Being back in my hometown of Lima, Peru, I'm going to fall back and probably not be able to watch the latest U.S. releases such as 'Lincoln', 'Anna Karenina' and 'Silver Linings Playbook' maybe until early 2013. But while I may end up being late on some of those, I will try and report on whatever I'm able to see over here. Especially when it's a movie as good as the one I just saw.
Pablo Larrain's 'No' is Chile's official submission for the Oscar Foreign Language Film category. If I were a voter, I'd do as much as I can to make sure it makes the cut. As the third movie in Larrain's unofficial trilogy about dictatorship-era Chile, 'No' is set in 1988, the year president Augusto Pinochet succumbed to international pression to legitimize his government and called for a referendum to determine whether he would stay in power for eight more years.
The protagonist of this story is René Saavedra (Gael García Bernal), a hot-shot young publicist who is approached to help craft the 'No' campaign against president Pinochet. Each campaign has been allowed 15 minutes of television airtime every night until the election. Daily airtime on national tv is already a win for the opposition, but to get Pinochet out of office, they must have a winning campaign. As an ad-man, René understands this and treats the campaign as he would any other. The 'No' campaign is a product he has to sell. Of course, as the movie goes along René gets more emotionally involved in the campaign and the ideas that stand behind it.
Played by Gael García Bernal in a terrific performance that manages to convey the character's inner struggle without words, René Saavedra turns out to be the key cog in the film's machinery. The movie is not as much about him as about the 'No' campaign as a whole, but it's through him that we get to understand the magnitude and the importance of the events portrayed in the film. As he is swayed from his analytical approach to the campaign into deep felt hope for a better Chile, the audience too is swayed into believing that two of the world's most cynical enterprises (Publicity and Politics) could not only work together to bring down a dictatorship, but do it by embracing positivity. After a U.S. election where the main focus of television campaigning has been badmouthing the other candidate, it's refreshing to look at a winning campaign that utilizes happiness, hope and humor.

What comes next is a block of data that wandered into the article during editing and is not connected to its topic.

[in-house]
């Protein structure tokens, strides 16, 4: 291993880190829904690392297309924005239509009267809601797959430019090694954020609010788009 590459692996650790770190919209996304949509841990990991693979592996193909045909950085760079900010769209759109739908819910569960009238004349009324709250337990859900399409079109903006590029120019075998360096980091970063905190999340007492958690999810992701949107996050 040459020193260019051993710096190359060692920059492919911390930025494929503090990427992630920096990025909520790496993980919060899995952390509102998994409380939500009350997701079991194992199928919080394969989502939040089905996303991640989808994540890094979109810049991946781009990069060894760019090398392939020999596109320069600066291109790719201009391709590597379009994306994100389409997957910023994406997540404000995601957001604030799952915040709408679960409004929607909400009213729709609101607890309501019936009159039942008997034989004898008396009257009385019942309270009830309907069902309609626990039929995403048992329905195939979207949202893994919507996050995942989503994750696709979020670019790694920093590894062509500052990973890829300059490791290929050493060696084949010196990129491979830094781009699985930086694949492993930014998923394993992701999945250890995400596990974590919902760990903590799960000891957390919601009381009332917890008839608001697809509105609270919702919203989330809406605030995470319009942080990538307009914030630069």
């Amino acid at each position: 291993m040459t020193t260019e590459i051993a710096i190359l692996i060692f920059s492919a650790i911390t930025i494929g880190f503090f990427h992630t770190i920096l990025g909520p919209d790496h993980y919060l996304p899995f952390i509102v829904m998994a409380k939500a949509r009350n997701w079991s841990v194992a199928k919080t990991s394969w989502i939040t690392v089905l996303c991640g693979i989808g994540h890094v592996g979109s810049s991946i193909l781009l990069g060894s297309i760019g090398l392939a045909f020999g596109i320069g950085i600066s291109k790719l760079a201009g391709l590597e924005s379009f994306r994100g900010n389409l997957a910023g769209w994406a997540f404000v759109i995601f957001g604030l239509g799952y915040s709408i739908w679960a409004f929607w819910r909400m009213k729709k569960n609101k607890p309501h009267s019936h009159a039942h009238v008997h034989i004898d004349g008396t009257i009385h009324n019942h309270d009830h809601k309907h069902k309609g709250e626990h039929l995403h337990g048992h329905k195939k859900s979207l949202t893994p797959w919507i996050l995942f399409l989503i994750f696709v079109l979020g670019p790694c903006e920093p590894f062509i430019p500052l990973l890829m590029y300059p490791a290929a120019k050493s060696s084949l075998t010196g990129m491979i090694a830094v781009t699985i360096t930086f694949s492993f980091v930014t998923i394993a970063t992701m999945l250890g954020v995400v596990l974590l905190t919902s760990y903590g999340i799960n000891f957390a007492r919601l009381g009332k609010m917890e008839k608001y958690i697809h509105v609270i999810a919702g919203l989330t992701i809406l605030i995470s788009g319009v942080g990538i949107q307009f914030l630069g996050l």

A particularity that might set some people off is the film's visual style. It uses a lot of archival footage, but you'll have a hard time differentiating it from the new material, which is shot in a very ugly-looking manner, as an eighties videotape might look. Some viewers (and Oscar voters) might not embrace this look, but it's a fundamental part of the story. The lives of the people creating this television spots and the campaign itself are one and the same. When the only way to defeat a dictator is with an optimistic television spot, then the spot is as real as the crimes, the protests and the tortures.